TV & FILM
brian-mcgee - October 3, 2018
When we finally got our first look at X-Men: Dark Phoenix last week, there was a collective shrug from the fan community. It honestly looks like Apocalypse Part 2, and I don't think I'm alone in saying I don't need any more of that movie.
There never seemed to be much need for a fourth film in the rebooted First Class trilogy, and furthermore, the way Days of Future Past ended, it didn't even really need to be a trilogy. But these movies make money and Fox wants to squeeze a little more blood out of this stone before it gets locked in the Disney Vault with the rest of the Marvel properties and Walt's head.
The directorial reins were passed to producer Simon Kinberg, and he recently spoke with Collider about the film's rough road to the big screen. First up, they talked about those rather extensive reshoots...
“Mostly we focused on the third act, both emotionally and in terms of the physical scale and the action of the third act that we adjusted. And then there were certain things in the first two acts of the movie—very few things, but to set up those changes in the third act we had to adjust some things in the first two acts so that that all was fluid and felt consistent.”
As far as the film getting bumped back again, it was a business decision this time around...
"It was a date, February 14th, that we initially liked for the movie but when we realized that we weren’t gonna have the visual effects ready to release it globally the way we wanted to, and the Gambit date opened up because it wasn’t gonna be ready for that June 7th date. We looked at that date versus the February 14th date, the studio did and we did, we felt like that June date was a bigger opportunity for us globally. More screens, more IMAX screens, a better chance to play in China where these movies have a massive following. What we found when we released the trailer was that 44, 45 million views of the trailer were in China alone… Specific for us, it is an opportunity to be a bigger movie day-and-date globally."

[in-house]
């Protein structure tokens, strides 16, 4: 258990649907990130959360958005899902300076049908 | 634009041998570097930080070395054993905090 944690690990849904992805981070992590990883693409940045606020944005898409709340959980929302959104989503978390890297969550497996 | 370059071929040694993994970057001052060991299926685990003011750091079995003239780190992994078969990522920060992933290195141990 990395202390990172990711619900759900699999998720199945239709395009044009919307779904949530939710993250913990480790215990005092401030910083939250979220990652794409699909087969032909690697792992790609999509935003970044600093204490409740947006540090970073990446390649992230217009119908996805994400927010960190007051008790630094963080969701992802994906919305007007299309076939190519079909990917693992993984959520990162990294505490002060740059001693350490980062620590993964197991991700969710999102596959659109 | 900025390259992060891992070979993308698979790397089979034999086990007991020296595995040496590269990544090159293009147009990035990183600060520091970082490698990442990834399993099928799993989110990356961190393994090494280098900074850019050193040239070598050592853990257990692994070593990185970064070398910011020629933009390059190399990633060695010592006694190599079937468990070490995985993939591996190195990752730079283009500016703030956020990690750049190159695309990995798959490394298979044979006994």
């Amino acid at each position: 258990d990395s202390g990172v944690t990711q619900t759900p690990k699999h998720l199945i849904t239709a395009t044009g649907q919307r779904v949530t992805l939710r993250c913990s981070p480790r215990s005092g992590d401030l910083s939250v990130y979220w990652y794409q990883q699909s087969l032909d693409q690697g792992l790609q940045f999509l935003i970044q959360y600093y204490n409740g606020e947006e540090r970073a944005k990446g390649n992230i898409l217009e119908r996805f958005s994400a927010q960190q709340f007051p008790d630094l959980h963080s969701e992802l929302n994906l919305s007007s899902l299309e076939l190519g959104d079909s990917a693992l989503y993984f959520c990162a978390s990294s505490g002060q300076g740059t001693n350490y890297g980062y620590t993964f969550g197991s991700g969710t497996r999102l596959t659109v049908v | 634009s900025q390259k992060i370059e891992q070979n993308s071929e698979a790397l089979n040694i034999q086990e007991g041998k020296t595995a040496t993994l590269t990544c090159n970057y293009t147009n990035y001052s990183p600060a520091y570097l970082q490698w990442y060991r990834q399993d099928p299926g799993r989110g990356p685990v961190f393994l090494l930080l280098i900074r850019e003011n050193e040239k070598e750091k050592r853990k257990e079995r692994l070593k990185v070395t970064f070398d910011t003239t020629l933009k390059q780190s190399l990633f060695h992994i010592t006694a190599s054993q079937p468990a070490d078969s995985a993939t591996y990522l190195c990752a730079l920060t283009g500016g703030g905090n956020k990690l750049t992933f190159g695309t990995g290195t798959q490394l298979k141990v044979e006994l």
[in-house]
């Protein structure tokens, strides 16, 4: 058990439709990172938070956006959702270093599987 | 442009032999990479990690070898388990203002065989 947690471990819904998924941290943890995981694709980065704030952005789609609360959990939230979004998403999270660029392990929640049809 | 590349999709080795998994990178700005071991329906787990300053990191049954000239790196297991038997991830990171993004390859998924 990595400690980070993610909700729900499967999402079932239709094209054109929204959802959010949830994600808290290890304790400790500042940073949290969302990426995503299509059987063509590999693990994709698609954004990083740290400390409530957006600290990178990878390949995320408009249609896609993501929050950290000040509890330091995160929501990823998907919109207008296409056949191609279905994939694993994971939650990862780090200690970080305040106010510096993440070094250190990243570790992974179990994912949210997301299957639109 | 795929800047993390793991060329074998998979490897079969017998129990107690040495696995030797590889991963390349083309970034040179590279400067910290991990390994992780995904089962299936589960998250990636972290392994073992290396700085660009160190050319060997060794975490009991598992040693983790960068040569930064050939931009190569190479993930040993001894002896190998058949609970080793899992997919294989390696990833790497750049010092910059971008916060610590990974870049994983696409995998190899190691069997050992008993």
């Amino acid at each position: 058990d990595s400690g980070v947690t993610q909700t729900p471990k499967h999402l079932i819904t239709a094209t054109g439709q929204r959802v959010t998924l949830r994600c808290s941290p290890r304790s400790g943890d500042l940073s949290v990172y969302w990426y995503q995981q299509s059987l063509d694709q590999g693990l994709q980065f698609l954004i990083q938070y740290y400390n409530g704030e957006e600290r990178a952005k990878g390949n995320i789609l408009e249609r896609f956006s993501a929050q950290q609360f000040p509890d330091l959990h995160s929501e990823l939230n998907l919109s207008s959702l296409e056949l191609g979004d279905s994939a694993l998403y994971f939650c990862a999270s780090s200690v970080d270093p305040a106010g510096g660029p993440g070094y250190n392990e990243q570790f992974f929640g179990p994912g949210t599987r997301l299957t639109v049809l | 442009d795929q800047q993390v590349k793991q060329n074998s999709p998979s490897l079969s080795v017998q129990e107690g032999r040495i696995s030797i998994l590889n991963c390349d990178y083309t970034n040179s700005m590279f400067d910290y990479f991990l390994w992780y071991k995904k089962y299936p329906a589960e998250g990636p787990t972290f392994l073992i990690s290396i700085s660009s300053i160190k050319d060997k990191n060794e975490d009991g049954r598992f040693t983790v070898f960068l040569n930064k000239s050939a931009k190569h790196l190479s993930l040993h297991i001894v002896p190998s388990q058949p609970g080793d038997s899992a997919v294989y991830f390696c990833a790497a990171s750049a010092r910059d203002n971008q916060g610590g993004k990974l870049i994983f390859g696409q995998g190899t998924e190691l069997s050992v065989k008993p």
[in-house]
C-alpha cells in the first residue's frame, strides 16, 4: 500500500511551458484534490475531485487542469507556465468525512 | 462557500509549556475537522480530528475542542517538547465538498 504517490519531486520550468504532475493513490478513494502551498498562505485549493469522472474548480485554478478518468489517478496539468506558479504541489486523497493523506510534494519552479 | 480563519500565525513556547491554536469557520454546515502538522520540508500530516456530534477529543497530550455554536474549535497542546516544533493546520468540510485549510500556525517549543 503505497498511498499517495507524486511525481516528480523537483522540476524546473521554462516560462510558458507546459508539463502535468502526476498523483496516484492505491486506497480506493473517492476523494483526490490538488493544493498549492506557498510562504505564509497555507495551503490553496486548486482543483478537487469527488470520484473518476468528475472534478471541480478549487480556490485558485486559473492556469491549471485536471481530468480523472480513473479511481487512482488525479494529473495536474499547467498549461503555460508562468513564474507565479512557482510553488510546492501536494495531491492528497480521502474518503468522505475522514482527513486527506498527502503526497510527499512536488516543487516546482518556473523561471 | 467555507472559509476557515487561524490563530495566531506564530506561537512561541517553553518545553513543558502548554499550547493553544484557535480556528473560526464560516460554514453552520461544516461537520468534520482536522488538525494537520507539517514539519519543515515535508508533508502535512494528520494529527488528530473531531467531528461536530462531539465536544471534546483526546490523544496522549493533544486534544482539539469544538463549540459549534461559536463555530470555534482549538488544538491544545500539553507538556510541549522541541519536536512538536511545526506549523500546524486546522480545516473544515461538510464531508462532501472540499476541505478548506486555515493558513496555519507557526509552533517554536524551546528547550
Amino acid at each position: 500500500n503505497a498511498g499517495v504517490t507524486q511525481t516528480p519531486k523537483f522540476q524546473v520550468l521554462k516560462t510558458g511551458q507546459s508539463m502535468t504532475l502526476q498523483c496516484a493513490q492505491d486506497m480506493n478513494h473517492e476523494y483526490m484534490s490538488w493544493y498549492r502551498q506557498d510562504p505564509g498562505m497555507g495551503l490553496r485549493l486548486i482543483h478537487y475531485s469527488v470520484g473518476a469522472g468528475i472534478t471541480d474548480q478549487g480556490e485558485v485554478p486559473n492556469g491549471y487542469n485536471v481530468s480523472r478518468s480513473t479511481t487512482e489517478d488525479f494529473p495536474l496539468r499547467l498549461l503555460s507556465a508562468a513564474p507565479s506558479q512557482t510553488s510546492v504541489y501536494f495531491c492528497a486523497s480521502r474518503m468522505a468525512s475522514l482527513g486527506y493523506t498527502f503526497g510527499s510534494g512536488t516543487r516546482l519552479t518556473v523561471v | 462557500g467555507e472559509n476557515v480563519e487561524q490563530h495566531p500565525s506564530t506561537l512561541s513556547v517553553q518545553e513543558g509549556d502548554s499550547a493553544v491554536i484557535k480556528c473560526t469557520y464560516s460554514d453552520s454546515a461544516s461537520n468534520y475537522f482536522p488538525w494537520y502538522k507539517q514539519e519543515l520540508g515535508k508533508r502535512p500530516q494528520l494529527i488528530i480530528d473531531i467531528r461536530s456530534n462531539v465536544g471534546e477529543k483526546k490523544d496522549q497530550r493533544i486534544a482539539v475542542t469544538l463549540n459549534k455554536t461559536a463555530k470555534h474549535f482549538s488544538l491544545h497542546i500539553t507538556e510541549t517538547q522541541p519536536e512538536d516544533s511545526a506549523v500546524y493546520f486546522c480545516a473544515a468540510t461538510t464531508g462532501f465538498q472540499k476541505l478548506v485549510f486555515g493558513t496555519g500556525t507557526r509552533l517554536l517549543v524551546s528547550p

So yeah, their reliance on China to boost the film's box office prospects doesn't really speak well to the film itself. Typically when a studio writes off a film domestically and puts all their eggs in China's basket, we end up with Geostorm or Warcraft. I don't know if you've seen either of those movies, but they're not good. Fingers crossed this is better, I guess.
Against all odds, X-Men: Dark Phoenix flies into theaters on June 7, 2019.
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